Because if I see another…

- gleeful tour of an office building with rows of cream desks manned by people with headsets on; or

- small startups in a neat little office that looks like an out-take from a Blakes 7 set; or

- a panel beaters workshop with no space for 5 people to sit, relax, share a coffee and wash up properly

I might just have a sensory underload and shut down.

#nzlead Is HR Dead?

So today in the quite marvellous #nzlead Kiwi-based twitter chat on all things HR; Work and People at work we are taken over by a Scot. On the ironic occasion of a vote to decide on decoupling or retaining Scotland’s connection to the United Kingdom.

The topic “Is HR dead…” perhaps symbolises another decoupling. From old organisational and management orthodoxies.

Or a strengthening, reinvention of a corporate profession that has the focus on work’s most amazing, most unpredictable and most baffling entity: Human Beings (aka Resources).

Questions being asked and my thoughts are

Q1) What is the state that we (HR) are in?

A somewhat confused, underpowered function lost in its own identity crisis yet coupled with a passion and an ability in places which is unrivalled. HR often compares itself to other functions and comes up short. Yet I recall IT, Finance, Marketing, Change, Projects even operations and customer service having similar crises.

What IS evident is some tired models, some low adaptability and under whelming approaches taken which hold the professions reputation in check and have it ritually questioned by harder edged functions.

In its defence I feel it has spent too much time focusing on fixing and not enough on its own capability to really drive business, people and organisation change and success.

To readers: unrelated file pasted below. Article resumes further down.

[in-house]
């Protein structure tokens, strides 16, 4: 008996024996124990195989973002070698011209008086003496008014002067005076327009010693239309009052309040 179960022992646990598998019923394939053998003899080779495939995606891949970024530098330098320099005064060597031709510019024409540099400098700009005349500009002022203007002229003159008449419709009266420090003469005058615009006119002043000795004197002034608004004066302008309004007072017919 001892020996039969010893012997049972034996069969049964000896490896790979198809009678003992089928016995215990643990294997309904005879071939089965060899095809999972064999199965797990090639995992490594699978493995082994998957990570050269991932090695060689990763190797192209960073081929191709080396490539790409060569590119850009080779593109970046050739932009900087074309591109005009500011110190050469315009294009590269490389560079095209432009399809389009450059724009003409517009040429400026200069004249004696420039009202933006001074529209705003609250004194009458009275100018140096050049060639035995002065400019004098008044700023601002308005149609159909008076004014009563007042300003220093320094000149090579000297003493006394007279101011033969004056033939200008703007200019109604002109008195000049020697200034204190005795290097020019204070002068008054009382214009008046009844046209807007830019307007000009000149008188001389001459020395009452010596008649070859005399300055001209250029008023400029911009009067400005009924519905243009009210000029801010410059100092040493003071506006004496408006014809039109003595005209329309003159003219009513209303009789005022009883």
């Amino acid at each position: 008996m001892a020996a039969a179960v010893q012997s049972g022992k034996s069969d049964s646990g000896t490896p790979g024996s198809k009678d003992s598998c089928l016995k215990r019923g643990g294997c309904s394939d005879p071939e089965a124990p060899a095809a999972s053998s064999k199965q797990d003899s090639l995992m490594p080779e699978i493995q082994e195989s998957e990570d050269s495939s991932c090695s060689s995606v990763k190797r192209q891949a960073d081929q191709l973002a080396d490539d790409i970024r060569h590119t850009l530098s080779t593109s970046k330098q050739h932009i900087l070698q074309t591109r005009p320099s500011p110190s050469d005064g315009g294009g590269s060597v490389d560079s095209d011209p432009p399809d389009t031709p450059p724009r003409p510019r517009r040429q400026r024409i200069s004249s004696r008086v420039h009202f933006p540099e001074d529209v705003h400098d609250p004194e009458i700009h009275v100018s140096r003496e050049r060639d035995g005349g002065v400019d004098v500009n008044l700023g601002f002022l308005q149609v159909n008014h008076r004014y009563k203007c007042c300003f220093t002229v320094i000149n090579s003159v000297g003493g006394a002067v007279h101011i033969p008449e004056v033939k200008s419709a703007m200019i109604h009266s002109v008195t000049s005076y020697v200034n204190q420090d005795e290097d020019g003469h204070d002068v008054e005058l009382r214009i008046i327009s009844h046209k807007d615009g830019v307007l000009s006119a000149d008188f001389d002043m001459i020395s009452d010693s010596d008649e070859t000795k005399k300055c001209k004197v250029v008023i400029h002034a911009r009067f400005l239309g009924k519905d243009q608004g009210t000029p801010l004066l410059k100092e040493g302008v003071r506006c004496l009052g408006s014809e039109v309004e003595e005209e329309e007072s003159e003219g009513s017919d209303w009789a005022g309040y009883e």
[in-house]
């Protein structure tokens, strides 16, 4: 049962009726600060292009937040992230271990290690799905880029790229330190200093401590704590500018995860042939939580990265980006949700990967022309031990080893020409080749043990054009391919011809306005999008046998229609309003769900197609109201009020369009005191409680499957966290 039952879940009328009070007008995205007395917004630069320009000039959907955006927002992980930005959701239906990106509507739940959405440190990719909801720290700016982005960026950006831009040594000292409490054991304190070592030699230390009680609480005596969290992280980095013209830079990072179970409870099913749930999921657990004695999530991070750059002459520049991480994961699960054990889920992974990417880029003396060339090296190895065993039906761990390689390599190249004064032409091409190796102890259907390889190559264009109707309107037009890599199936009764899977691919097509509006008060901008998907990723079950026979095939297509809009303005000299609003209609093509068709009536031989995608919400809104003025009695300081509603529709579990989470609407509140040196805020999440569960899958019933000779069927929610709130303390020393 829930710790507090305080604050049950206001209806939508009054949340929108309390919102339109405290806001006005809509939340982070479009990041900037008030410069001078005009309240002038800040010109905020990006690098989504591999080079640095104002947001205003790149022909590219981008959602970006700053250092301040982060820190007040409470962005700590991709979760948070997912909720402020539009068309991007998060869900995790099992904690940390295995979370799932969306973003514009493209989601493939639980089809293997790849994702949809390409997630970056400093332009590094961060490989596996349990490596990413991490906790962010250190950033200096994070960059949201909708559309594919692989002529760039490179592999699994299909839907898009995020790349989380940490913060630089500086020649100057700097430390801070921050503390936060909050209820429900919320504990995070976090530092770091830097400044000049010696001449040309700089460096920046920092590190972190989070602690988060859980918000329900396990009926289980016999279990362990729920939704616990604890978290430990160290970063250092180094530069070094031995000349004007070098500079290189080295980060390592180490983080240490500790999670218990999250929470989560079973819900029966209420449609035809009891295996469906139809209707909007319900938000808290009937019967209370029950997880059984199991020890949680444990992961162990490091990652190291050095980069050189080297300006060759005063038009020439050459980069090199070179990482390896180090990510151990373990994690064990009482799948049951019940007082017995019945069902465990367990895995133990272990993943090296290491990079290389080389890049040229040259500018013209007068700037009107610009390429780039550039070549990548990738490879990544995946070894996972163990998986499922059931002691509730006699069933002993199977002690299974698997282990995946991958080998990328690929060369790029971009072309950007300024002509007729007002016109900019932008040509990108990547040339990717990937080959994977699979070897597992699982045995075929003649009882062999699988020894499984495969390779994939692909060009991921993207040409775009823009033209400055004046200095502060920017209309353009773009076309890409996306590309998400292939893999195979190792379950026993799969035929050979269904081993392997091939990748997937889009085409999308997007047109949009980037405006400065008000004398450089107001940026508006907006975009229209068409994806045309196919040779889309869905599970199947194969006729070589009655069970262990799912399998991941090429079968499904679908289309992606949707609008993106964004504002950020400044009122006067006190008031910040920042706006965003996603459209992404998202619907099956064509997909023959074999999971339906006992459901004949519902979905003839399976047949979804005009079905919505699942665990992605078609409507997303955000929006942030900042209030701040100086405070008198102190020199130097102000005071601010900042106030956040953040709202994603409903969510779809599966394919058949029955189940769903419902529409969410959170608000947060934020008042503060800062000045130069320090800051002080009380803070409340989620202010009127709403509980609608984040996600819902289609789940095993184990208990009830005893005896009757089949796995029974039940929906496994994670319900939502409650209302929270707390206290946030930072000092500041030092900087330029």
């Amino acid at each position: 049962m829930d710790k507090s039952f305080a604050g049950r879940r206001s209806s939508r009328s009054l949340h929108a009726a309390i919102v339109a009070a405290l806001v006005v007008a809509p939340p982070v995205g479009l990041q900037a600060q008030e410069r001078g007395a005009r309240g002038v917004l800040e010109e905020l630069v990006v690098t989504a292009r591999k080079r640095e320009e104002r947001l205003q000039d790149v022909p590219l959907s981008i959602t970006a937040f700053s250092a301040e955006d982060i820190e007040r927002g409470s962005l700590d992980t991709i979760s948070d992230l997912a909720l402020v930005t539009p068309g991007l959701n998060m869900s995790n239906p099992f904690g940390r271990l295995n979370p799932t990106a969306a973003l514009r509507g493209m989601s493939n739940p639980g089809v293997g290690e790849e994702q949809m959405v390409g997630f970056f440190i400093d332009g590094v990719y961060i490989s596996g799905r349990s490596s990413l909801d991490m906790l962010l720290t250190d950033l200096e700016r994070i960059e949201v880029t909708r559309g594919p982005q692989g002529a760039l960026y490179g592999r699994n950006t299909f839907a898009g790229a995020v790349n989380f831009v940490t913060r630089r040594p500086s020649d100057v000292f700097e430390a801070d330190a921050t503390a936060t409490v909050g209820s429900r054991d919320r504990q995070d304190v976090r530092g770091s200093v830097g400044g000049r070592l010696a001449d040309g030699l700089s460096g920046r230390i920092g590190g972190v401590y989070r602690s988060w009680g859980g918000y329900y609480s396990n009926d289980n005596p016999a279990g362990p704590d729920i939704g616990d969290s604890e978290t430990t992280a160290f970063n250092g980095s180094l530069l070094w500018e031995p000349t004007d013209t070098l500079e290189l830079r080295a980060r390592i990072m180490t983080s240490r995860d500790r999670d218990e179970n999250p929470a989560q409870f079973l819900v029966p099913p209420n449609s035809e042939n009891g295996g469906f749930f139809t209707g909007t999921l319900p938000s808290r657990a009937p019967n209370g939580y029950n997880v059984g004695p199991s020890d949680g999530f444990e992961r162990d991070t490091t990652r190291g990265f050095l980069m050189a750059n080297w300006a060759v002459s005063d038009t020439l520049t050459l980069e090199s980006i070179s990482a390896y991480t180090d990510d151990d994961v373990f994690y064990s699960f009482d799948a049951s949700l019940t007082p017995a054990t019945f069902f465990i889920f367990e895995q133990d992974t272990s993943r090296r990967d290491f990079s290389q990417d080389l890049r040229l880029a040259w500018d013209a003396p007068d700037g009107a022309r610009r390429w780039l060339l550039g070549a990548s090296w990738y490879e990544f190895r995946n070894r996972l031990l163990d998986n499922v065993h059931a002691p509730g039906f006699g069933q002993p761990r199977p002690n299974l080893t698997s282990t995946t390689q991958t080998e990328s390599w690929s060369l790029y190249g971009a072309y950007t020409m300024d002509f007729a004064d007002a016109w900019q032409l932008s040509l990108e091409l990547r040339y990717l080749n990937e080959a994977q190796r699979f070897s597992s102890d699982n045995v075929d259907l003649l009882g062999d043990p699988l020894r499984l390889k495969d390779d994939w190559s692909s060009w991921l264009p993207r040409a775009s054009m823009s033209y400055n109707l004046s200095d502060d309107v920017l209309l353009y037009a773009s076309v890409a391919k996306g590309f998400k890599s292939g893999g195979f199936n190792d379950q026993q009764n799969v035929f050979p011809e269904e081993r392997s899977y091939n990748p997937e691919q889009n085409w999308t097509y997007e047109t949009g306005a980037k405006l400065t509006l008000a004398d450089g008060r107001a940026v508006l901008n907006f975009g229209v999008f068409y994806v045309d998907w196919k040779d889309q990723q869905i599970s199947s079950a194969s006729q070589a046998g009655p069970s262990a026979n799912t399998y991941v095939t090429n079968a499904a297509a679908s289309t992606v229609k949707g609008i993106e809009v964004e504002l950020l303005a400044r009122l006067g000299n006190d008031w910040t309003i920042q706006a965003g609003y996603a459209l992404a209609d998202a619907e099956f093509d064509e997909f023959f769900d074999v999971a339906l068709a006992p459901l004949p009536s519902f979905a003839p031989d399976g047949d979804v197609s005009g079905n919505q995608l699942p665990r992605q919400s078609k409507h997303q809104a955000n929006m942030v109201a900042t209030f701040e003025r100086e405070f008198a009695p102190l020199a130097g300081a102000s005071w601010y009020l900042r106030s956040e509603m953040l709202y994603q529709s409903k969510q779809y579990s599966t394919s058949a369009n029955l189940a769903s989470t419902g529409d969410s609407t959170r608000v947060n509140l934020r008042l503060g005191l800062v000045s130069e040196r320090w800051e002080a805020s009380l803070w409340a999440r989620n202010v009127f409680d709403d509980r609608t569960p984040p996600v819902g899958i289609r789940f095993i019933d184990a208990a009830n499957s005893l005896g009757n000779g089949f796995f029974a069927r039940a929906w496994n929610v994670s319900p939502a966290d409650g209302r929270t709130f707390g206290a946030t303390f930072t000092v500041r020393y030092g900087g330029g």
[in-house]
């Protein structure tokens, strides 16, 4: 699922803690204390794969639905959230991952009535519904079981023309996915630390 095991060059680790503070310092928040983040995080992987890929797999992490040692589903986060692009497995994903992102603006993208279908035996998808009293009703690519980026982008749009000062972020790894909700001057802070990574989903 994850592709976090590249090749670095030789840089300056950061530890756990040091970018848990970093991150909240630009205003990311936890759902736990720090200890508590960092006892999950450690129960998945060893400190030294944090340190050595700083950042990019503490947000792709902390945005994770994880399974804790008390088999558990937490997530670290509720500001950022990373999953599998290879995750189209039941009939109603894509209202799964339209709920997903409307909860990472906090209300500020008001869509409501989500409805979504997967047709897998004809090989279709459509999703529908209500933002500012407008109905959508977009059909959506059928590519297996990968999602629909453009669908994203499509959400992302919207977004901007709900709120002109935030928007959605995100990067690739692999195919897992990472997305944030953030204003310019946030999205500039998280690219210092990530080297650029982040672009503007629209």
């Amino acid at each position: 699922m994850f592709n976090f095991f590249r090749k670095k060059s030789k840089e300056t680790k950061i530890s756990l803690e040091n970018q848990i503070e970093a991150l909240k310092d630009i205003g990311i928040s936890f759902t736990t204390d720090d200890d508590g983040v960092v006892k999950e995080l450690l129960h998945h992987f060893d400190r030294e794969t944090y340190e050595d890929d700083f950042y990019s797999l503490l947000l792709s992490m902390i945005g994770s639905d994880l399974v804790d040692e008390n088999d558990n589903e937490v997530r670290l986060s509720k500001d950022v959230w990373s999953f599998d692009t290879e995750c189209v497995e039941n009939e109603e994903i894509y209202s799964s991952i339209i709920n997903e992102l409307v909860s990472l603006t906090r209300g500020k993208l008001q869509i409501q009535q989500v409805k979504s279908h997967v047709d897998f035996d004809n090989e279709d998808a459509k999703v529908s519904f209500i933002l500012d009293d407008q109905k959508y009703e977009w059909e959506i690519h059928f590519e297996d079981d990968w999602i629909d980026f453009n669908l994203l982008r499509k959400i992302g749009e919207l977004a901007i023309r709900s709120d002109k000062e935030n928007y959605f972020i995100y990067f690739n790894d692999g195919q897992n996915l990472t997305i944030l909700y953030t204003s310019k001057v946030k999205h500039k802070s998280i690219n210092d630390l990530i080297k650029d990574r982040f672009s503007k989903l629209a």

Its time to sharpen our axe so we can better secure the woodcutters and crafts people needed for a modern work proposition. People matter. Resources count. We have been too intent of resourcefulness and less intent on people powered brilliance.

Q2) Do you worry about the prognosis for HR and it’s future?

I worry about work’s future full stop. We see too much old orthodoxy still at play. Like trying to fuel an eco-diesel car with leaded petroleum.

HR has an unbelievable gift of an opportunity to show its merit and deliver success with the changes we are seeing in society, wealth, expectation and even meaning.

In its current guise HR is not adequately stocked or equipped to deliver the newer and needed working propositions.

Q3) Can the profession truly embrace multi-disciplinarity ? (See Neil’s logasphere concept)

In patches yes. Generally not. The lack of research gives some people a chance to hide away from experimentation, discovery and iteration. Technology advances not on the back of research but on science applied, product and service build, iteration and fix and release and deploy. We in HR need more experimental, iterative and success I deployable ways to get the best from people at work. For them and for the business they serve.

Q4) If we organised a small global summit to re-think HR, who should be involved?

I think it takes a mixture of a series of divergent and convergent groups made of interested practitioners and wider interested groups to work with bigger more established institutes and academia along with entrepreneur types, researchers and businesses of all types and sizes. Think big: act small: do well. It is - overall - down to us to put petty squabbles, turf wars and mistaken loyalties to factions within out profession and pull us up by our bootstraps and kick down some doors of misconception. Yes. We. Can.

People and Place. Aka Work. Please join #BTWC

Are you interested in why workplaces and the provision of space given to people to work hasn’t changed that much in the last 30 years?

Technology, what we call work and where we work are all very different now than when I entered the workforce environment in (coughs) 1985.

That’s why 2 bodies - for people and place - the CIPD & BIFM have come together to declare their interests in jointly improving what constitutes the best possible environment to “do work”.

To help us do this we need your help. Join us below if you can get to Sheffield on 12 September.

Ian Ellison picks up the story…

https://www.eventbrite.co.uk/e/beyond-the-workplace-street-wisdom-tickets-12609995837 

We have a FANTASTIC event planned in Sheffield city centre for Friday September 12th early afternoon, and still some spaces available. The event is called ‘Street Wisdom’ and is part of a growing movement that you can read about here: http://www.streetwisdom.org. Learning is taking to the streets, and the answers are everywhere!